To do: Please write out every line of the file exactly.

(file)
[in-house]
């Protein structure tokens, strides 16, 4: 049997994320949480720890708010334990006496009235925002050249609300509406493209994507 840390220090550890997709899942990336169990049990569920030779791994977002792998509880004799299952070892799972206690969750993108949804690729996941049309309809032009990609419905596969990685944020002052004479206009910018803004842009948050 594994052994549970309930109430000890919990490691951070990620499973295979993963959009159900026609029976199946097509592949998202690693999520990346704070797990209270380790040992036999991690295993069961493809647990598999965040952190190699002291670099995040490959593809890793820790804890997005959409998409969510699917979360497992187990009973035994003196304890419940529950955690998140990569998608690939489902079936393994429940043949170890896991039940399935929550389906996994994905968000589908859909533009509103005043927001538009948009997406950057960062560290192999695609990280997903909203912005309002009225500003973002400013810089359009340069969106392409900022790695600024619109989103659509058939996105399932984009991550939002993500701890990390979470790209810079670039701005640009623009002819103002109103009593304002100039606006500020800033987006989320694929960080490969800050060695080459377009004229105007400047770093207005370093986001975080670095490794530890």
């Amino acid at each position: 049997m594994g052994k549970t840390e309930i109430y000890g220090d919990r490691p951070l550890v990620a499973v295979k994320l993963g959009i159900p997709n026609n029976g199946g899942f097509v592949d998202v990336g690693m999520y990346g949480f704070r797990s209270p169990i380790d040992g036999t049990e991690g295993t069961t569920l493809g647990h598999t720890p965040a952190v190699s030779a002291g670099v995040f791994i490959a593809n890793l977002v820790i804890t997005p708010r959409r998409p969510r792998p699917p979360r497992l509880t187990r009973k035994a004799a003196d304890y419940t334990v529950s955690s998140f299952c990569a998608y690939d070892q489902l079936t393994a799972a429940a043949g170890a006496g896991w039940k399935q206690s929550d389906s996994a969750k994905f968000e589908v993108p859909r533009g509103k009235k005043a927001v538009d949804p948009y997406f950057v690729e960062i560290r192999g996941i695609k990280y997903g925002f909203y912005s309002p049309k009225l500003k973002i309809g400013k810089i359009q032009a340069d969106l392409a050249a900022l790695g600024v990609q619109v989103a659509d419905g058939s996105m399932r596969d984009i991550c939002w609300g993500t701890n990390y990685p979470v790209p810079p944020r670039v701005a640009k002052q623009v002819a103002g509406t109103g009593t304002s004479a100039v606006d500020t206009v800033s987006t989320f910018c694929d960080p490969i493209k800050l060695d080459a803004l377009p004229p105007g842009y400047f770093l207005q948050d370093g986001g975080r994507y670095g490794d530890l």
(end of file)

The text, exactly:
[in-house]
């Protein structure tokens, strides 16, 4: 049997994320949480720890708010334990006496009235925002050249609300509406493209994507 840390220090550890997709899942990336169990049990569920030779791994977002792998509880004799299952070892799972206690969750993108949804690729996941049309309809032009990609419905596969990685944020002052004479206009910018803004842009948050 594994052994549970309930109430000890919990490691951070990620499973295979993963959009159900026609029976199946097509592949998202690693999520990346704070797990209270380790040992036999991690295993069961493809647990598999965040952190190699002291670099995040490959593809890793820790804890997005959409998409969510699917979360497992187990009973035994003196304890419940529950955690998140990569998608690939489902079936393994429940043949170890896991039940399935929550389906996994994905968000589908859909533009509103005043927001538009948009997406950057960062560290192999695609990280997903909203912005309002009225500003973002400013810089359009340069969106392409900022790695600024619109989103659509058939996105399932984009991550939002993500701890990390979470790209810079670039701005640009623009002819103002109103009593304002100039606006500020800033987006989320694929960080490969800050060695080459377009004229105007400047770093207005370093986001975080670095490794530890």
């Amino acid at each position: 049997m594994g052994k549970t840390e309930i109430y000890g220090d919990r490691p951070l550890v990620a499973v295979k994320l993963g959009i159900p997709n026609n029976g199946g899942f097509v592949d998202v990336g690693m999520y990346g949480f704070r797990s209270p169990i380790d040992g036999t049990e991690g295993t069961t569920l493809g647990h598999t720890p965040a952190v190699s030779a002291g670099v995040f791994i490959a593809n890793l977002v820790i804890t997005p708010r959409r998409p969510r792998p699917p979360r497992l509880t187990r009973k035994a004799a003196d304890y419940t334990v529950s955690s998140f299952c990569a998608y690939d070892q489902l079936t393994a799972a429940a043949g170890a006496g896991w039940k399935q206690s929550d389906s996994a969750k994905f968000e589908v993108p859909r533009g509103k009235k005043a927001v538009d949804p948009y997406f950057v690729e960062i560290r192999g996941i695609k990280y997903g925002f909203y912005s309002p049309k009225l500003k973002i309809g400013k810089i359009q032009a340069d969106l392409a050249a900022l790695g600024v990609q619109v989103a659509d419905g058939s996105m399932r596969d984009i991550c939002w609300g993500t701890n990390y990685p979470v790209p810079p944020r670039v701005a640009k002052q623009v002819a103002g509406t109103g009593t304002s004479a100039v606006d500020t206009v800033s987006t989320f910018c694929d960080p490969i493209k800050l060695d080459a803004l377009p004229p105007g842009y400047f770093l207005q948050d370093g986001g975080r994507y670095g490794d530890l």